Those yellow, animated phenomenons have finally made their way to the big screen and it only took eighteen years. So does the animated movie live up to the hilarity of the television show? Read on and find out – doh!
The town of Springfield’s lake is overly polluted and socially conscious Lisa Simpson (Yeardley Smith) rallies the town to clean it up. Her dad Homer (Dan Castellaneta) saves a pig from being slaughtered after it’s used as a prop in a Krusty the Clown commercial and starts to treat it like the son he always wanted.
This doesn’t set well with Bart (Nancy Cartwright) who finds that Mr. Flanders (Harry Shearer) is a more caring father than his pig loving one. Homer’s new oinking child does what pig’s do and Homer puts the results in a huge silo in the backyard (well, Homer did put a little of himself into the job). His wife Marge (Julie Kavner) tells him to get rid of the silo of pig waste.
Homer does of course, by dumping it on Lake Springfield. This infusion of pollution causes the Environmental Protection Agency to become alerted to the situation. They react in their usual restrained manner – the director Russ Cargill (Albert Brooks) orders that a huge glass dome cover the town.
The Simpsons eventually find themselves outside the dome and Homer decides to take off rather than help his neighbors (especially since they formed an angry mob against him when they found out that it was his silo that pushed the lake over the limit). He takes the family to Alaska and start over again, but the rest of the family thinks they should return and save Springfield.
The Simpsons have been a television hit since they started airing in 1989. There’s always been talk that creator Matt Groening should bring his jaundiced creations to the big screen. He’s seemingly been happy on the small screen but it has finally come to pass and the results are hilarious.
The film does play like a bigger and extended episode of the television show. It has some hilarious commentary on society as well as just outright wacky comedy. One bit of commentary has the church folk running to Moe’s bar and the bar patrons running to church as the giant dome of doom is placed over the town.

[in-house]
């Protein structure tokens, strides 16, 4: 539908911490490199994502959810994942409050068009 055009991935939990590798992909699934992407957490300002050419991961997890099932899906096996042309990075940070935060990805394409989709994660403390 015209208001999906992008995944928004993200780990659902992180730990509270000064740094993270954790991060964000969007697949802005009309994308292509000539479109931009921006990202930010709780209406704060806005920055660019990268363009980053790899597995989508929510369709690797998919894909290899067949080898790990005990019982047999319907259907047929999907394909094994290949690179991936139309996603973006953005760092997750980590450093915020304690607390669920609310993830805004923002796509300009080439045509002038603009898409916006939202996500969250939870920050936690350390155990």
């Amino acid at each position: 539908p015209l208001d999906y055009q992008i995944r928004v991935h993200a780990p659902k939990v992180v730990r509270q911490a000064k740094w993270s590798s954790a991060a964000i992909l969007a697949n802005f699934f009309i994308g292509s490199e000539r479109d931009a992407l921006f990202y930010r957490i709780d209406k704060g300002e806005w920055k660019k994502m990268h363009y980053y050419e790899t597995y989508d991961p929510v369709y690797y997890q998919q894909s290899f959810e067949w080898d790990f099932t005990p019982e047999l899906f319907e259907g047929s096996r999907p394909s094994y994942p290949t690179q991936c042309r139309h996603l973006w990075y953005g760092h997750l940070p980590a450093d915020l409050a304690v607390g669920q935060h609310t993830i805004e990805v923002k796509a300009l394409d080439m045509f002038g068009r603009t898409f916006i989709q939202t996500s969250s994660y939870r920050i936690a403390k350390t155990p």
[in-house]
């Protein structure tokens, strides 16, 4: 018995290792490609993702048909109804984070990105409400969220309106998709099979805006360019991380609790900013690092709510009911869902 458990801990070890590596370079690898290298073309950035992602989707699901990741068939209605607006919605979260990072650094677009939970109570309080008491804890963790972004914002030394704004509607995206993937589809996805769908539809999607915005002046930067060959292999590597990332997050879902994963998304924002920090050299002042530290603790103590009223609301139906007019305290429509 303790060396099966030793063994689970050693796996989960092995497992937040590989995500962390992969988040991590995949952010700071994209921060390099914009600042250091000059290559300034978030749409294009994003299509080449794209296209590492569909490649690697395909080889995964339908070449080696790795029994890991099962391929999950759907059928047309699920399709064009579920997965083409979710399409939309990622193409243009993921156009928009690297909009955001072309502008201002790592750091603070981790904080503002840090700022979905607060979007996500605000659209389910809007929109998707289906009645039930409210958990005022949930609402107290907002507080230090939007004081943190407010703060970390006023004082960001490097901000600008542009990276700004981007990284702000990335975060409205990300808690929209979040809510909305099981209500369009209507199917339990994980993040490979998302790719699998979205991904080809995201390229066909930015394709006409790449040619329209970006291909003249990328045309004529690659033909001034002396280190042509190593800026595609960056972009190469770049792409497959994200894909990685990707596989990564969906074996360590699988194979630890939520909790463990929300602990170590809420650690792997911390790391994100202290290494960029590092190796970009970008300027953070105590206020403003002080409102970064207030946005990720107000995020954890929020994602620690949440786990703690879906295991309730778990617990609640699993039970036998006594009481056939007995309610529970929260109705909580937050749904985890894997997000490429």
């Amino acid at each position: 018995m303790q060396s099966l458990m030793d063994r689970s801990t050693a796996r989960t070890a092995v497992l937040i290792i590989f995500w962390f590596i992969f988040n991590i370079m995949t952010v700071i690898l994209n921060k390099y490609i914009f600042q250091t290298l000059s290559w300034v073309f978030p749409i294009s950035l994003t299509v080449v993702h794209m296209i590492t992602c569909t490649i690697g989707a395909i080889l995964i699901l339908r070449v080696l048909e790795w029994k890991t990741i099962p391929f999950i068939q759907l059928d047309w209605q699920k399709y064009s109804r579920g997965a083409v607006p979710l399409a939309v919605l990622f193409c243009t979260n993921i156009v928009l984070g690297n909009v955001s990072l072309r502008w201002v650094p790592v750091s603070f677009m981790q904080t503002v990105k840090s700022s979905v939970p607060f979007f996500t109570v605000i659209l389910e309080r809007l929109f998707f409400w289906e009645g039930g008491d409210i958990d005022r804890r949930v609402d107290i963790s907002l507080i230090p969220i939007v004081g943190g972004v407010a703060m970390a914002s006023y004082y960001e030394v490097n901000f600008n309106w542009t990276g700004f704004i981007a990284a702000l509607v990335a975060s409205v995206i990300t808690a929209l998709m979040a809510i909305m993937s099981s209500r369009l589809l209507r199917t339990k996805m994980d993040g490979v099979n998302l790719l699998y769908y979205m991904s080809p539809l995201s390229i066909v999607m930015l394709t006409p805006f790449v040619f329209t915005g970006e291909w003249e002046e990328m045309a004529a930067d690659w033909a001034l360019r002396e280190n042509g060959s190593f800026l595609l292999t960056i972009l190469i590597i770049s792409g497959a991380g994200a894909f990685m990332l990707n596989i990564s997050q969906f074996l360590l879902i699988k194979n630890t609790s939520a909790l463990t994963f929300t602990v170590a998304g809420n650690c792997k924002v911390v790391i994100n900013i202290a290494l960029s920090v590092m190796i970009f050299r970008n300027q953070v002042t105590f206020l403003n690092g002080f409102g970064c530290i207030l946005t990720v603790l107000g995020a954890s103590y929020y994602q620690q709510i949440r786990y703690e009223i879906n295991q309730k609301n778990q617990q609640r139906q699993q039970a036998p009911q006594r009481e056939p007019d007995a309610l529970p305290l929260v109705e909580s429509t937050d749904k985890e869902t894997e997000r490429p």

We also have an extended Bart dare as he skateboards in the buff down to the Krusty Burger. Not to mention the “Spider Pig” song that my kids would sing during the theatrical trailer.
Where this disc lets down a little is not in the content of the film but in the special feature department. It feels really rather light and you keep thinking that a more expansive special edition will be in the works somewhere down the line – doh!.
The Simpsons is presented in anamorphic widescreen (2.35:1) and is enhanced for 16×9 televisions. A fullscreen version is available separately. Special features include two commentary tracks.
The first one features writer/creator Matt Groening, writer/producer James L. Brooks, writer/producer Al Jean, writer/producer Mike Scully, director David Silverman, Yeardley Smith, and Dan Castellaneta, and the second one includes director Silverman, and sequence directors Mike B. Anderson, Steven Dean Moore and Rich Moore.
There are 5 minutes of deleted scenes introduced by Al Jean. The “Special Stuff” section has 3 minutes of Simpsons appearances on the Tonight Show, American Idol, and a parody of the “Let’s go to the Lobby” concession stand spiel. That’s it. Seems pretty light to me.
The movie is hilarious, but the extra features feel like a bit of a letdown as far as deleted scenes go, the commentaries are top notch. It’s well worth it for the film. I must knock it down a bit because it could’ve been a bigger set (and I suspect will be somewhere down the line).